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Posts Tagged ‘recipes’

Sitting on our bums the other day taking in a little BBC Food we witnessed the super tall Canadian chef Michael Smith create an interesting and cleverly wrapped bacon potato dish.

bacon whole

Since Fattie loves bacon, potatoes, and cheese (uh, who in their right mind doesn’t?) he just had to give it a go. The first effort was full of flavor but the second attempt – as a side dish to filet mignon for a dinner party of twelve – was simply scrumptious. This is NOT a low fat dish but it is fabulous and a cool way to serve bacon and potatoes.

Potato Bacon Cheddar Tart

Courtesy of Michael Smith – serves 8

You’ll need:

  • 2 pounds or so of room temperature bacon
  • A minced onion
  • 3 minced garlic cloves
  • 4 cups of grated aged cheddar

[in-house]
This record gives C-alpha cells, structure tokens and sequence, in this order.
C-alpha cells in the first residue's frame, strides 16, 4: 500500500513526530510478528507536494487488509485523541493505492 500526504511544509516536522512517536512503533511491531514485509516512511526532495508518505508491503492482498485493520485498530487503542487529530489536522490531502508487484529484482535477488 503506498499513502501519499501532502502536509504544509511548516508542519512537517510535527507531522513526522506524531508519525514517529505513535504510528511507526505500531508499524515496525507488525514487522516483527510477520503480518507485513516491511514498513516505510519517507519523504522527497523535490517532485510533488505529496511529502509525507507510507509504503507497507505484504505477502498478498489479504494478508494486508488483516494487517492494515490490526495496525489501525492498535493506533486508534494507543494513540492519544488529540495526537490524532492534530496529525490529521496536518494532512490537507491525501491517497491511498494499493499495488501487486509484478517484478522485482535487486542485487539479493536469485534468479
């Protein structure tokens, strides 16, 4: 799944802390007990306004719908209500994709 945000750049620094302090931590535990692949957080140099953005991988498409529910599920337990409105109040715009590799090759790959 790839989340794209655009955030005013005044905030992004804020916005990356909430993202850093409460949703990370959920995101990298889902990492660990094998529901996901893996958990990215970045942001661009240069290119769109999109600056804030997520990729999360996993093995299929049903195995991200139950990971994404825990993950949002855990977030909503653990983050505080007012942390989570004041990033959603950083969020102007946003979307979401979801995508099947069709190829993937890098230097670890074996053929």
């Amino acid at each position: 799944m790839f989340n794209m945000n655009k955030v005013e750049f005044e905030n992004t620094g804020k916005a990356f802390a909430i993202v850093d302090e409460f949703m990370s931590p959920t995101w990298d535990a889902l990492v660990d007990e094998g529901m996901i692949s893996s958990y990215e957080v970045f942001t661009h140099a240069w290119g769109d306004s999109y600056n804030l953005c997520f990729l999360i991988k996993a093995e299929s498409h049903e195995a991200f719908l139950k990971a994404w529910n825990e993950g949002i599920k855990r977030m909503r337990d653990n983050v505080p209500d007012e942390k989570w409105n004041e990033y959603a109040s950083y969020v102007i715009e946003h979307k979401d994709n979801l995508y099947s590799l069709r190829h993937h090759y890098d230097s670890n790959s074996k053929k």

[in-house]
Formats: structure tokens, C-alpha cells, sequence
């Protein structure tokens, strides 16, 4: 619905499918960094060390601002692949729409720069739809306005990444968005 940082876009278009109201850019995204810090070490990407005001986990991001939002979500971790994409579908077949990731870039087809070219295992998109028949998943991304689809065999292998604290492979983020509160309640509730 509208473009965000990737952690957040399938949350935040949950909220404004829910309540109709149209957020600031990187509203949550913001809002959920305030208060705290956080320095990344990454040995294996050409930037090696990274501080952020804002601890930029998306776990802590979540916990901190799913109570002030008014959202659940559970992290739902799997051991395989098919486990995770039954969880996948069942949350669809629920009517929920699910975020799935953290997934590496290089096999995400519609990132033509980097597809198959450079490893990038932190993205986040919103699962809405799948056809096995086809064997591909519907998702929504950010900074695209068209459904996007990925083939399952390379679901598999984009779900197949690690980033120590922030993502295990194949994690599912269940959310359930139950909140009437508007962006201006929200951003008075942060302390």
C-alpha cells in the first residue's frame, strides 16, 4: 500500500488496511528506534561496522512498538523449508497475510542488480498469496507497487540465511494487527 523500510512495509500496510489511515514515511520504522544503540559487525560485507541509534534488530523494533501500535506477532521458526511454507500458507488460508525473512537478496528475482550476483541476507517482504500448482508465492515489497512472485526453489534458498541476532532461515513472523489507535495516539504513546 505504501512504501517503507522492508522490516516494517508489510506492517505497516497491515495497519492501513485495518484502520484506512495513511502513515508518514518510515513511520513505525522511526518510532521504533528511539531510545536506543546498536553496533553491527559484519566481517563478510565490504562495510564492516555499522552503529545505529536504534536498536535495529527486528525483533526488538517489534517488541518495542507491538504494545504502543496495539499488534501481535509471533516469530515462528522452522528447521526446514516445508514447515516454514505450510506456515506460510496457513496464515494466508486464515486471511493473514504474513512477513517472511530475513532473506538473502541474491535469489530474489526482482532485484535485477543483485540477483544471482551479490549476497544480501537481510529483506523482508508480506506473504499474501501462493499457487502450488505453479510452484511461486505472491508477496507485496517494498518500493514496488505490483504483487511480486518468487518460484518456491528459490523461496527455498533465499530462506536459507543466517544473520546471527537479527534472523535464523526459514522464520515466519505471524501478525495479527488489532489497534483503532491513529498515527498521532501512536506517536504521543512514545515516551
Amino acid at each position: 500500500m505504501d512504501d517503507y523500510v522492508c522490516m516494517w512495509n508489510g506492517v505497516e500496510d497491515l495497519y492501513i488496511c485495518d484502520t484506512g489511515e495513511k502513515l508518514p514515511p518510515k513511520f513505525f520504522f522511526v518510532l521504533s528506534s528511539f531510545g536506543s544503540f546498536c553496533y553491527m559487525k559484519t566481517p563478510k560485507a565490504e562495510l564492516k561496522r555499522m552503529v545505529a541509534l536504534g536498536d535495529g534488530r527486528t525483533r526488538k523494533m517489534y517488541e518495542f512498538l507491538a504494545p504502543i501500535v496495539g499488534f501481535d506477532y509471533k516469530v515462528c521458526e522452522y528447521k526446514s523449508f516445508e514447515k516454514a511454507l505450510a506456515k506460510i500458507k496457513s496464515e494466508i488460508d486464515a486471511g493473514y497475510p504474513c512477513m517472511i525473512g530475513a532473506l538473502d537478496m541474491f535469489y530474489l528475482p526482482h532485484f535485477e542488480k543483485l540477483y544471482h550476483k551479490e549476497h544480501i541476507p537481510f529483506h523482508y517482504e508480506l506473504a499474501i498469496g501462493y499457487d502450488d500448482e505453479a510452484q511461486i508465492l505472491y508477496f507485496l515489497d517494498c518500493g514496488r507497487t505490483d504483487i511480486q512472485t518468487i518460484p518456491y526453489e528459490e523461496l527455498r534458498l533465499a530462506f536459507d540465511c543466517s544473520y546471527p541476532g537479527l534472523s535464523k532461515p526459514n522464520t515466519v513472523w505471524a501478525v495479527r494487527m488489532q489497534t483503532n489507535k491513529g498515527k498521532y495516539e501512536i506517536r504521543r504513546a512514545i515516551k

• 5 or 6 large unpeeled baking potatoes
  • A sprinkle of salt and freshly ground pepper to taste

Preparation:

Preheat your oven to 350 degrees F.

Carefully arrange the bacon in a radial pattern from the center of the bottom of a ten-inch, non-stick pan to the lower edge of the rim and continuing up and over it. Let the ends hang over. The slices should overlap slightly around the sides of the pan.

To reduce the thickness of the bacon in the center stagger every other piece starting it two inches from the center and extending it further than the adjacent slices. With the palm of your hand, flatten the center area, leaving no gaps in the bacon. Season the bacon with pepper then sprinkle on several tablespoons of the grated cheddar.